The Woden Community Service marks a decade-long walk to better mental health outcomes

Transition to Recovery team image

Some of the current and former people involved in getting the Transition to Recovery program up and running: (back row) Donald Wilson, Chris Redmond, Paul Russell, Rod Mallinder, Keith Mahar; (front row) Jayne Tandl, Prue Gleeson and Maree Fish. Photo: Thomas Lucraft.

The period of care in which a person suffering from an acute mental health episode is most at risk of suicide is when they leave the hospital.

This sobering fact has driven a decade-long program dedicated to supporting people as they make the transition from care to society through a series of practical psychosocial measures.

The Woden Community Service’s Transition to Recovery (TRec) program is literally a life-changing and life-saving service, and one that operates seven days a week from 9:00 a.m. to 9:00 p.m.

According to mental health transitions manager Prue Gleeson, TRec works closely with the Step Up, Step Down facilities and the clinical teams at ACT Health to support people who may be vulnerable when they return home after a period of care.

The great advantage of working with the clinical team from ACT Health is that they can respond quickly and easily to risks and identify if and when people may need additional support.

Originally, TRec was created after a student project that identified that people who were being discharged from the hospital could not access practical support.

Prue explained that they also knew that the few days after leaving the hospital or a psychiatric institution after an acute episode of mental health is when someone is at the highest risk of suicide. This is because for many people who have experienced extreme distress, the cause has not disappeared when they return home.

“They often go back to where the distress started and things may or may not have changed – especially if the underlying issues have not been resolved,” she said.

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What really sets Prue apart with the program is that it allows the team to be there almost always to help, and it reduces the stress of having to go directly to the hospital system.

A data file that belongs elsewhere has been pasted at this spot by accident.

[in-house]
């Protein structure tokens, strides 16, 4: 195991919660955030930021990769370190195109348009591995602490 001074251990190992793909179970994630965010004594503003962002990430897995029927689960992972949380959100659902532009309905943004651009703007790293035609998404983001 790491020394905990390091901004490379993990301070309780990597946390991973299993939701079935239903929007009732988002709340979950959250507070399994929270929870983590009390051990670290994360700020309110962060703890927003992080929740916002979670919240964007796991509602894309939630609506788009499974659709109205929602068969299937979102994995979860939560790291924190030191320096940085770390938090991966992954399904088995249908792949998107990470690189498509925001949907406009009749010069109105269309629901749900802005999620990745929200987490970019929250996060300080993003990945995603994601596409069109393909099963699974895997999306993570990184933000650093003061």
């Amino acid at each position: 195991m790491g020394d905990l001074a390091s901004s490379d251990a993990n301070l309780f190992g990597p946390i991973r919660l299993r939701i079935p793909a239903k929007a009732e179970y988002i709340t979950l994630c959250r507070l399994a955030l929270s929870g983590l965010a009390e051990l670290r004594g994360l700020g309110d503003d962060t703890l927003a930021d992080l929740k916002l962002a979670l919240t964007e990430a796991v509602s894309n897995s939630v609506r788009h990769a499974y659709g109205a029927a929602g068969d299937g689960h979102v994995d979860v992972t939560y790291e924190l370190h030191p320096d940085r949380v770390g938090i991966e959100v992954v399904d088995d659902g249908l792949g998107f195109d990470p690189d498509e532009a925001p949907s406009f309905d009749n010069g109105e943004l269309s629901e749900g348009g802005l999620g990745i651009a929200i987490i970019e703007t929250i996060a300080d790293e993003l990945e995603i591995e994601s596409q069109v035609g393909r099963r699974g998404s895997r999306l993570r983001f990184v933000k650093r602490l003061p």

“We go along with people with something they themselves have identified, so it’s very much guided by what that person needs and needs at any given time,” Prue continued.

Usually, a team member will connect with someone before discharge to communicate with them, ask what they want to work on, and advise them on the enveloping support they will receive.

The support provided can range from supporting a homeless person to finding a place to live, securing employment or education, and linking them to resources and programs such as cognitive behavioral therapy.

“We also have mindfulness and yoga groups or other kinds of social groups that we can connect people to,” she explained.

Other times, it’s simply about accompanying someone to appointments and helping people adjust to long-term routines.

TRec runs for 12 weeks, but Prue says it is important to ensure that long-term therapeutic support is established for the future.

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CEO of the ACT Mental Health Community Coalition, Bec Cody, says these wraparound services are great for reducing the burden on the already overstressed acute mental health system.

“Being able to provide this service means people can come in and get the help they need for the stage of their journey they are on, instead of waiting until it gets more serious – which again puts additional stress on the individual, their family, and the system, ”she said.

However, she warns that society’s mental health sector continues to experience enormous pressure, and it is a pressure that has only grown since the beginning of the pandemic.

“There is never enough money and there are always a lot of people trying to access the services,” she explained.

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